When we bring our child into the hospital or the clinic or the doctor’s office for a regular visit or an acute event, we expect competence, and typically we receive it. What we remember – and need – is CARE.
What does care mean? What does that look like? At Courageous Parents Network, we believe such care requires helping you – as your child’s primary caregiver and advocate – achieve your overarching and never-ending goal to be the very best parent you can possibly be for your child.
At CPN, we’ve dug into the ‘Good Parent’ research. It is all directed at pediatric clinicians – to help them get better at supporting their patient families. But the term ‘good parent’ and the data comes directly from the parents’ themselves in studies over the past 15 years.
The original study (2009) by Pamela Hinds, PhD identified these good-parent definitions:
- making informed, unselfish decisions in the child’s best interest;
- remaining at the child’s side; showing the child that he is cherished;
- teaching the child to make good decisions;
- advocating for the child with the staff;
- promoting the child’s health.
CPN parents generously contributed their experiences and perspectives to the most recent study by Meaghann S. Weaver, MD, MPH; Marie L. Neumann, MA; Blyth Lord, MEd; Lori Wiener, PhD, DCSW, LCSW-C; Junghyae Lee, and PhD; Pamela S. Hinds, RN, PhD, FAAN, the results of which were published in 2020.
Here is what parents have said. We share it here to see how it resonates with parents in the Network. But even more because we hope parents find it helpful as they advocate for being seen and heard with their child’s clinicians.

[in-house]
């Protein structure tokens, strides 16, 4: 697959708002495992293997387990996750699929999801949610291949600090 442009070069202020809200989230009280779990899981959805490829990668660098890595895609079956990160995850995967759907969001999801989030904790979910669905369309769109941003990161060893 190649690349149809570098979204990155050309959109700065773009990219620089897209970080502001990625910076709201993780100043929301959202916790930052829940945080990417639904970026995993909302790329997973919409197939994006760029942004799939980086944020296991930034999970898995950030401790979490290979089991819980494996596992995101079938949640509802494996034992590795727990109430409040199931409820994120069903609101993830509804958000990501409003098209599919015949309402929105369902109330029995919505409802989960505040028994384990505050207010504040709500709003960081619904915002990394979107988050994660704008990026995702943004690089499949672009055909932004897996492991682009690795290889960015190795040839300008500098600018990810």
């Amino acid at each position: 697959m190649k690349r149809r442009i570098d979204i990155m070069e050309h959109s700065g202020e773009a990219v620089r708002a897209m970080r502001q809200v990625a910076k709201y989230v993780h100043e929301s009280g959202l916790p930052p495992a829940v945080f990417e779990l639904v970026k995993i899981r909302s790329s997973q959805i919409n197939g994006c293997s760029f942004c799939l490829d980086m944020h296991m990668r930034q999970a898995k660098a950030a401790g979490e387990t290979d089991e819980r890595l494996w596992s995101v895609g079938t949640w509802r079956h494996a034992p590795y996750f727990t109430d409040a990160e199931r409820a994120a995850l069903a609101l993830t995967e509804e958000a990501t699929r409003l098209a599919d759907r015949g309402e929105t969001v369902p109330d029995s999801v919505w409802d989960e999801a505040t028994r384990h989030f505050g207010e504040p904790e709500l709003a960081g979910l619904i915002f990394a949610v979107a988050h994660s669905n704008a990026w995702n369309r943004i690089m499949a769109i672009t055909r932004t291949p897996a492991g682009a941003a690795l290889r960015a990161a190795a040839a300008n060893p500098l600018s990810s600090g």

Here, is how you — [insert clinician name here] — can help me feel that I’m doing a really good job caring for my child.
You, [insert clinician name here] can:
- TRULY see my child: See beyond my child’s condition; consider my goals of care for my child; truly listen
- COMMUNICATE in a KIND and CARING way: Provide encouragement and reassurance that I am doing a good job of keeping my child as well as possible, and feeling loved
- ACKNOWLEDGE me as the expert in my child’s care: include me as a valued member of the care team; talk openly, honestly and clearly with me; and trust my judgement as the parent
The enterprise of caring for a child living with serious illness or medical complexity is truly a shared one: the child, the parents, the child’s medical team, the community in which the child and family lives and works. In the ideal world, everyone would know exactly what was needed and what to do, and be there right on time in the pitch perfect way, to make the road a little smoother and the journey a little easier.
Unfortunately, we do not live in such a world, so we seek tools to help us hack away and be heard. We hope these three bullets buttress parents’ conviction about what they and their child deserve; and we hope it gives families the language, as needed, to speak forthrightly to the child’s medical team and other community providers.